Necrotizing Granulomatous Dermatitis and Panniculitis Associated with Inflammatory Bowel Disease
Victor G. Prieto
UT-MD Anderson Cancer Center
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A 51-year-old white woman with a history of rheumatoid
arthritis, steroid-dependent ulcerative colitis, and diabetes mellitus was hospitalized with fever and
red painful subcutaneous nodules on both inner thighs. An initial biopsy was thought to represent an
abscess but she did not improve with broad-spectrum oral and intravenous antibiotics. The sites became
necrotic, were debrided multiple times, and required administration of hyperbaric oxygen therapy.
Physical exam revealed two opposing, large ulcers on the inner surface of both thighs. The biopsy was
interpreted as consistent with T-cell lymphoma and the patient was referred to MDACC for treatment.
The punch biopsy shows skin to the upper subcutaneous
tissue. The dermis and subcutaneous tissue contain large areas of confluent necrosis with macrophages
and granulomatous infiltrate. There is also a superficial and deep infiltrate with large and small
lymphocytes, some with convoluted contours, diffusely infiltrating the subcutaneous tissue, accompanied
by neutrophils, plasma cells and scattered eosinophils. Some of the lymphocytes in the subcutaneous
tissue are located around fat vacuoles ("rimming").
Special stains are negative for microorganisms. Immunohistochemical studies reveal a predominance of
CD3 cells with approximately similar numbers of CD4 and CD8. Anti-TIA and granzyme B are essentially
dermatitis and panniculitis associated with inflammatory bowel disease
- Subcutaneous T-cell lymphoma
- Granulomatous mycosis fungoides
- Other granulomatous processes
After our diagnosis of "granulomatous dermatitis, no evidence
of lymphoma or infection", further questioning revealed the patient had a previous diagnosis of
steroid-dependent ulcerative colitis.
Cutaneous manifestations, most commonly erythema nodosum and pyoderma gangrenosum, are seen in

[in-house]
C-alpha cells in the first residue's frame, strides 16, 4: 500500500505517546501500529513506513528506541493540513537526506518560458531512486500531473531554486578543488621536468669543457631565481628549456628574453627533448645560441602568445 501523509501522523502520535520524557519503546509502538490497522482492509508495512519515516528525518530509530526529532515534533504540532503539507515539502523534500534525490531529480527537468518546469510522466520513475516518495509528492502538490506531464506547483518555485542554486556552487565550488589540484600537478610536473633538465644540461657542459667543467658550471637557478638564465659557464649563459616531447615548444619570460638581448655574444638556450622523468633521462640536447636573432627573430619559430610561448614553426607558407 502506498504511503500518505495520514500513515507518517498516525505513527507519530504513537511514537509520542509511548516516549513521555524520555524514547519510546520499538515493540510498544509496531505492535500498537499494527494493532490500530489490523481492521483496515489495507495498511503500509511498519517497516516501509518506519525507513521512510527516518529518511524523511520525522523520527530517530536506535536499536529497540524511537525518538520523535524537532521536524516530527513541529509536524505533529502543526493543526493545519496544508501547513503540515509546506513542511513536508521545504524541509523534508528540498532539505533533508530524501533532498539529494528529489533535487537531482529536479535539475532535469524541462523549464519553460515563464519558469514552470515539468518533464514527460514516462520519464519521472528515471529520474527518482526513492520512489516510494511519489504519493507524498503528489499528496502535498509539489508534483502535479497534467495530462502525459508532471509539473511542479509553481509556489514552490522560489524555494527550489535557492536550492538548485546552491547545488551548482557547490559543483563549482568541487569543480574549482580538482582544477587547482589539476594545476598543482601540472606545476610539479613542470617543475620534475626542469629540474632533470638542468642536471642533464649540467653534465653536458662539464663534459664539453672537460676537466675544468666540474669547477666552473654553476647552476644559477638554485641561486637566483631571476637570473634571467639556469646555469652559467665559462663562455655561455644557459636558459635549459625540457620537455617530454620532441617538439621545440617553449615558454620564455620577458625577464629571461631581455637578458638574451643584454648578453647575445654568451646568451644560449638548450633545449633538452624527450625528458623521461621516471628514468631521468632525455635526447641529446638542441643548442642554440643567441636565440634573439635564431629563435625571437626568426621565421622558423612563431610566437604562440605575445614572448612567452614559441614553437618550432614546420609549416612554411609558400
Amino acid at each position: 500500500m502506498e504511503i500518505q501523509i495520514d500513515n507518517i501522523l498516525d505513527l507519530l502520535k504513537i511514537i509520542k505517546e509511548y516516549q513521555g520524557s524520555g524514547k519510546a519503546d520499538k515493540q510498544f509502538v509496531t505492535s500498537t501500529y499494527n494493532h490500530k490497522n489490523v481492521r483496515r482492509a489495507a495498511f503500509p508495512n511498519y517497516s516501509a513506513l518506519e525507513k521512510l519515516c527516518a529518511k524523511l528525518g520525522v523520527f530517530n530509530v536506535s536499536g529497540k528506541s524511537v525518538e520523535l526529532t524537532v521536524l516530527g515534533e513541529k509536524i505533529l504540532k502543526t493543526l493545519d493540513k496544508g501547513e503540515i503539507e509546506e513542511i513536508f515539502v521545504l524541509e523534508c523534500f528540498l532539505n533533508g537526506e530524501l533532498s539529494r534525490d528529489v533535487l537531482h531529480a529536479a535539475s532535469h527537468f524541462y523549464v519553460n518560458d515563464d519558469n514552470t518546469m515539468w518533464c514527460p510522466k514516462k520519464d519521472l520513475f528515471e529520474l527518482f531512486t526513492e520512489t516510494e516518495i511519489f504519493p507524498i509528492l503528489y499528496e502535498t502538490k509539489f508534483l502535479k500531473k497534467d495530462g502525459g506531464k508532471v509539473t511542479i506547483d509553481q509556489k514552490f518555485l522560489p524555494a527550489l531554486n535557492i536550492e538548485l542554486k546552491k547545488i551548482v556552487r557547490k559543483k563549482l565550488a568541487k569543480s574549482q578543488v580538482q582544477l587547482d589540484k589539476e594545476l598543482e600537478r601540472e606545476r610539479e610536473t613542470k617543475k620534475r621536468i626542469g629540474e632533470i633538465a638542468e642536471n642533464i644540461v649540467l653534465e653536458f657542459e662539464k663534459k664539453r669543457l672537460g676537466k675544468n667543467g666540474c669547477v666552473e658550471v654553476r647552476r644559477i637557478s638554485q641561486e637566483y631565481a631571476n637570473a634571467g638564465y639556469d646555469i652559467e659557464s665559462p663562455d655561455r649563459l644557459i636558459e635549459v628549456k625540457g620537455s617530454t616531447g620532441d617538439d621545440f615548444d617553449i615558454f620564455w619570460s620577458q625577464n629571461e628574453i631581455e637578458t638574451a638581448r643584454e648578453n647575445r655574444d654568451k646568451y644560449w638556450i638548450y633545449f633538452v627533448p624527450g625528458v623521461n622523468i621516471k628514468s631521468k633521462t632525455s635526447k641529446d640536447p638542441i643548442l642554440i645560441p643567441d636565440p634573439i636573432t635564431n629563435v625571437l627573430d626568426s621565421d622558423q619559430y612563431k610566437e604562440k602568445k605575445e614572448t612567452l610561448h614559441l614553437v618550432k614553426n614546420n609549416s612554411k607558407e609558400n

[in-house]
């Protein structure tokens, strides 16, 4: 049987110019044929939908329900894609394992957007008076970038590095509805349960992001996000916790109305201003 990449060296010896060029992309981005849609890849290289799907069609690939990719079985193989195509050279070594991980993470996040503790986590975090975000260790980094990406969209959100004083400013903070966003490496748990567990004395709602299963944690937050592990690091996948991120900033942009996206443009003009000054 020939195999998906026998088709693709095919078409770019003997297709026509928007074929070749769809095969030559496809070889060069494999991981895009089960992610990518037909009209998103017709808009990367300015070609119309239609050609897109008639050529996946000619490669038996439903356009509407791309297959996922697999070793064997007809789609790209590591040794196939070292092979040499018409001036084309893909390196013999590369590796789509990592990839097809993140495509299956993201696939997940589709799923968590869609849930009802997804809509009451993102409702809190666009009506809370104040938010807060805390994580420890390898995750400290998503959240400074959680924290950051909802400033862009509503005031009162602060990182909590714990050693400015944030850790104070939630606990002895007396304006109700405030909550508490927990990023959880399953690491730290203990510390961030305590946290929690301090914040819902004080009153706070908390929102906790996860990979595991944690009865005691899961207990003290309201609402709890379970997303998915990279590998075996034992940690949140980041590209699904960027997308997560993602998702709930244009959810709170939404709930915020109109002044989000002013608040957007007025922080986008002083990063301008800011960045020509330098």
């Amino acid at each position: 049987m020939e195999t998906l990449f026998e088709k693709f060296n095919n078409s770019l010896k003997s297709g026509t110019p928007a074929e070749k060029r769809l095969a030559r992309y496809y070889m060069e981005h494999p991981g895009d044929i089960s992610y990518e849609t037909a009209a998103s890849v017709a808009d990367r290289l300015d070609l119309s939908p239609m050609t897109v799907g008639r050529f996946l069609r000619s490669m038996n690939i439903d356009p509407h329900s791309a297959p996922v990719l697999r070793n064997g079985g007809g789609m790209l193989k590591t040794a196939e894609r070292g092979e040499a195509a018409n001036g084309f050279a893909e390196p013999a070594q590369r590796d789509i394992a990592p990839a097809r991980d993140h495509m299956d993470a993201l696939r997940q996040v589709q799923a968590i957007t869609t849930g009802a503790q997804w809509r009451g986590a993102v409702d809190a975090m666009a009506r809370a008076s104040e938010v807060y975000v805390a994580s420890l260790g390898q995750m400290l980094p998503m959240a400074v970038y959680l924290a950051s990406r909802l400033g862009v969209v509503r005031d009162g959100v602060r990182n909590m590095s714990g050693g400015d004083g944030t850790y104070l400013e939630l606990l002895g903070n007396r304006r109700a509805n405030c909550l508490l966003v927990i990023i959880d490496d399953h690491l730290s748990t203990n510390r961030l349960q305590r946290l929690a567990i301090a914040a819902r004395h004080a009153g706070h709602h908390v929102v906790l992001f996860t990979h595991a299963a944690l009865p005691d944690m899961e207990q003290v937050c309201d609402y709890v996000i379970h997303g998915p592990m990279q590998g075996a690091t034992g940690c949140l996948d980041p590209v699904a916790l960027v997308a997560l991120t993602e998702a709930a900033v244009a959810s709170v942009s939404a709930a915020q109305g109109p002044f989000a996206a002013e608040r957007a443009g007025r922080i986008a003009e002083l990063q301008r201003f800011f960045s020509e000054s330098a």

approximately 10 to 20 % of patients with Crohn disease (CD) and ulcerative colitis (UC). Other shared
cutaneous associations include aphthous stomatitis, finger clubbing, cutaneous polyarteritis nodosa,
psoriasis, pyostomatitis vegetans, erythema multiforme and vitiligo.
Granulomatous changes have been described in skin lesions from patients with inflammatory bowel
disease (IBD). Metastatic CD is the term referring to extraintestinal Crohn, as red to violaceous
papules, nodules and plaques that often ulcerate. Histologically, it usually has non-caseating
granulomas. Also seen are necrobiosis, panniculitis, and granulomatous perivasculitis and vasculitis,
similar to the findings seen in this case. In particular, giant cells have been reported in pyoderma
gangrenosum associated with inflammatory bowel disease. Also reported in inflammatory bowel disease are
neutrophilic cutaneous processes (pyoderma gangrenosum, vesicopustular eruptions, erythema elevatum
diutinum, Sweet syndrome, linear IgA bullous disease and neutrophilic lobular panniculitis).
The differential diagnosis in a patient with large ulcers and history of immunosuppression
includes infection and malignancy. Special stains for microorganisms and cultures ruled out an
infectious etiology. Granulomatous inflammation may be seen in patients in multiple lymphoid processe,
particularly mycosis fungoides / granulomatous slack skin, subcutaneous panniculitic T-cell lymphoma, and
primary cutaneous anaplastic (CD30+) large cell lymphoma. Rarely, cutaneous B-cell lymphomas, both
primary and secondary, can show granulomatous reactions. In evaluating these cases, immunohistochemical
studies can help to characterize the inflammatory infiltrate.
In summary, this case illustrates that inflammatory bowel disease should be included in the
differential diagnosis for lesions showing "rimming" of lymphocytes, particularly when accompanied by
granulomas and neutrophilic infiltrates. Clinical-pathologic correlation will be essential in such
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